In 1907 the company was reconstituted as the Brilliant Deeps Ltd and the western ground was prospected with greater success when the "hanging wall" reef was struck in the No.2 west level and from 1908 regular crushings were obtained. In 1911 the "footwall" reef was found in extending the No.4 level west at a depth of 2,811 feet (857 m). In 1914 the "hanging wall" workings were connected to the Brilliant Block workings for ventilation purposes.
From 1908 to 1916, 22,843 ounces (647,600 g) were returned making it a mediocre producer. The Brilliant Deeps was the mine with the deepest vertical descent on the Charters Towers Goldfield.
Prospecting has been resumed on this site with the Charters Towers Gold Mining Company digging immediately adjacent to the old shaft, aiming for the reserves on the Brilliant Reef which are reputed to still lie beneath.
Queen Cross Extended
While many of the mines in Charters Towers experienced a gradual decline after the turn of the century, one last rich find was made in 1902 with the discovery of the New Queen Cross Reef. In 1902, GML 1913, then named the East Victoria, was surveyed to the east of the Victoria and Queen reefs. By 1905 it was renamed the Queen Cross Extended and comprised 2 acres (0.81 ha) of land. It was at this time that the shaft for the Queen Cross Extended Mine was sunk on this lease. Returns from the mine were first reported in late 1905 with July's crushings giving a yield of 51 long tons (52 t) of ore for 19 ounces (540 g) 15 pennyweights (0.82 oz; 23 g). The amount of ore raised was very small and the mine was soon closed. As the history of neighbouring mines would indicate, this mine probably held no great promise for high returns.
New Queen Central
The New Queen Central Mining Company operated from 1892 to 1916 with very little success. Two vertical shafts were sunk on GML 1602 and five reefs were worked including the Just-in-time, "Old" Queen Cross, 'New Queen Cross, Victory and the Brilliant but even though other surrounding mines had rich pay shoots, very little ore extended onto this ground.
The No.2 shaft was at the eastern boundary of the lease and cut the Just-in-Time reef at 600 feet (180 m) and the "New" Queen Cross reef at 846 feet (258 m) at which depth levels were driven with little success. The vertical shaft was continued with formations being opened up at 1,453 feet (443 m) (approximating the Brilliant reef) and 1,868 feet (569 m).
By 1916 the company held GMLs 2478 and 2483 and had raised 7,626 long tons (7,748 t) of ore with a yield of 8,157 ounces (231,200 g) of gold and dividends of £1500. The mine closed in June 1916.
St George and Moonstone
In 1917 Reid reported this shaft as that of the St George and Moonstone Gold Mining Company on GML 2457. This shaft was sunk in 1915, subsidised by the government to 798 feet (243 m), intending to intersect the Moonstone reef.
The Moonstone reef was one of the earliest to be worked in Charters Towers on the southern side of Towers Hill in 1872. In the 1890s Millet's Wellington, which was an amalgam of claims on the Wellington and Madeline reefs, dominated mining activity on this side of the hill with the Moonstone reef on the higher ground to the north being worked by various "Moonstone" companies. When Maitland carried out his survey in 1898, the Havelock Block on GML 1509 to the north of Millet's Wellington, was abandoned giving some suggestion that prior to 1898, the St George and Moonstone Shaft was on a claim previously taken up to work the Havelock Reef.
The prospecting in 1915 was unsuccessful and operations were suspended and the mine was closed.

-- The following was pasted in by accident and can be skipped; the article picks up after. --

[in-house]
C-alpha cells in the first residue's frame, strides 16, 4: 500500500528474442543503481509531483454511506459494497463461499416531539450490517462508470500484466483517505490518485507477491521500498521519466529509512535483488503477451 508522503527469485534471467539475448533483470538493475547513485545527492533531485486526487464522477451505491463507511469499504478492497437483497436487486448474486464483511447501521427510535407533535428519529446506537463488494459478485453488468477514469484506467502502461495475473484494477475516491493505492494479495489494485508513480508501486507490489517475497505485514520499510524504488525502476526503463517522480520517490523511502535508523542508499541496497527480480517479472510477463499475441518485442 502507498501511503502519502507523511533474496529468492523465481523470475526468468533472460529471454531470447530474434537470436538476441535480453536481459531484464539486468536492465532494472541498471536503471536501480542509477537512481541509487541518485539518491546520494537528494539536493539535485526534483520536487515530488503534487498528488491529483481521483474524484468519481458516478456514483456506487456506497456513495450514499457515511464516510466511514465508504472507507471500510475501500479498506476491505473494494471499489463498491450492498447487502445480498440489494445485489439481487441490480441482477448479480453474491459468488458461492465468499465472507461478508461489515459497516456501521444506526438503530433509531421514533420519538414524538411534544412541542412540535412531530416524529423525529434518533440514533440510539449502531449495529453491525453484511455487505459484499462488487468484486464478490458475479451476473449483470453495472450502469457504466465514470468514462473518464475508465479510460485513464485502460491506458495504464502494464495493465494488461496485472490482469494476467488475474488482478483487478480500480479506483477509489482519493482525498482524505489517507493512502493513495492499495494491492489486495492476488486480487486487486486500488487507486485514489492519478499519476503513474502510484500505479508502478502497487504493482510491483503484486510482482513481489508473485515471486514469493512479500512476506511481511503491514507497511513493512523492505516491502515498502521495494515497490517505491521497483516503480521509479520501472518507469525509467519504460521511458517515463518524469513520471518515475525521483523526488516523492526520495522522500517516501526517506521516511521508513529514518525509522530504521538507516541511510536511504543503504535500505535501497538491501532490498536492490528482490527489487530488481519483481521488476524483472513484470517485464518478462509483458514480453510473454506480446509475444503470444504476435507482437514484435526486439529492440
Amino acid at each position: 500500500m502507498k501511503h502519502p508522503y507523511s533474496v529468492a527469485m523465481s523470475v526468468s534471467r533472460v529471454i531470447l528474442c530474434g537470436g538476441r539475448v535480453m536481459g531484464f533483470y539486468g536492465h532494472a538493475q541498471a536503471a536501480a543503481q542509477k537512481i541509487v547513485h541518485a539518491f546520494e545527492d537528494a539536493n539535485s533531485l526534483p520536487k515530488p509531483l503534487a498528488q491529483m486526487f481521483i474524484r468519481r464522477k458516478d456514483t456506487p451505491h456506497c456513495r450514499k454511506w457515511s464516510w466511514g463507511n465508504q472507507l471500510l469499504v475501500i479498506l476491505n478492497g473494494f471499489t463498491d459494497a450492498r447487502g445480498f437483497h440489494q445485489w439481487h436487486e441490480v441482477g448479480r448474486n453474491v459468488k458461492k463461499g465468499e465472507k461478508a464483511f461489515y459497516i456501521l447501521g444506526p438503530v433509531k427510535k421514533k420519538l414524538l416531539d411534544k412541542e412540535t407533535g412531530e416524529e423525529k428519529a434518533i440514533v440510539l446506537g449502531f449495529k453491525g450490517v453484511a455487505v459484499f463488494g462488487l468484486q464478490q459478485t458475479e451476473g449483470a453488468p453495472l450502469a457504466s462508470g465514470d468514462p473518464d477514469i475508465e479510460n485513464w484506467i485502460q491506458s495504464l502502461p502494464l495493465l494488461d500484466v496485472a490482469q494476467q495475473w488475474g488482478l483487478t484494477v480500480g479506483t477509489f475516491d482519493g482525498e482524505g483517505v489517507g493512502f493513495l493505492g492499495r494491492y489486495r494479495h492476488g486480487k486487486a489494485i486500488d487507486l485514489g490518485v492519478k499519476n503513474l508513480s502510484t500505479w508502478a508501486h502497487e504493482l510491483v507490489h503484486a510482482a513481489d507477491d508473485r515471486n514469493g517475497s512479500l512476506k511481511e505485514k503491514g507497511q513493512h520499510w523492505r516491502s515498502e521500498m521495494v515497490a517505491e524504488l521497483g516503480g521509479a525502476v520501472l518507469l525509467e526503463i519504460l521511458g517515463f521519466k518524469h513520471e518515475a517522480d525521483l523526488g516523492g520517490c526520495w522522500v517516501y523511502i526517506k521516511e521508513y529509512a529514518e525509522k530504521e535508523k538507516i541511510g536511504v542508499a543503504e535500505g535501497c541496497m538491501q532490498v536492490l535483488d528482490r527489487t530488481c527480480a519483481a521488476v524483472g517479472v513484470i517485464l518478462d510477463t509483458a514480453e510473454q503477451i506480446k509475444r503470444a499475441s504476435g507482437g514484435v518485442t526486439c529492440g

Day Day Block and Wyndham No 1 Shaft
The shaft is located close to the western side of Upper Deane Street, on vacant land. It is surrounded by a 10 by 6 metres (33 ft × 20 ft) chain wire safety fence and is visible from the street. The shaft opening is 3 metres (9.8 ft) across with a predominantly rock collar. The eastern and northern side of the shaft openings however, show some small evidence of collapse in recent times. The ground within the fence is lightly grassed and free of debris. There are no other mine remains in evidence but evidence of the tramway which connected this, the No.2 and no.3 shafts of the Day Block and Wyndham Co. to the main railway lines lies beside the shaft.
Day Day Block and Wyndham No 3 Shaft
The shaft, machinery foundations and mullock heaps are located on vacant land on the eastern side of Stubley Street and are visible from the road. The area is accessed by a drivable track off Stubley Street, diagonally opposite Day Street.
The shaft is open and well defined behind a 12 by 13 metres (39 ft × 43 ft) chain wire safety fence erected in the 1960s by the City Council. The vertical shaft has a rock collar and is claimed to have a vertical depth of 568 feet (173 m). Within the fence there are the remains of two of the mine's head frame leg footings.
The fenced area of the shaft is flanked on either side by small mullock heaps which rise to high ground behind the shaft.
Opposite the shaft, (across the track) are the remains of large concrete and brick, machinery and building foundations. Slightly to the west of these large foundations is a large rectangular concrete slab close to the curb of Stubley Street.
Houses sit close to this area on the northern side.
Day Dawn Freehold Extended
The shaft is located at the southern end of Oxford Street on vacant land. Access can also be gained by Faull Street, (a dirt track), off Cambridge Street.
The vertical shaft sits directly behind a house and is open and well defined within a chain wire safety fence 18 by 18 metres (59 ft × 59 ft). The entrance to the shaft is very wide and overgrown and is claimed to have a vertical depth of 1,185 feet (361 m). Three of the mine's concrete footings for the head frame legs are visible inside the fence.
Across the track, opposite the shaft are the concrete and brick remains of a settling pond. Some small mullock heaps are visible to the east of this structure and a large excavation is in evidence further again to the east.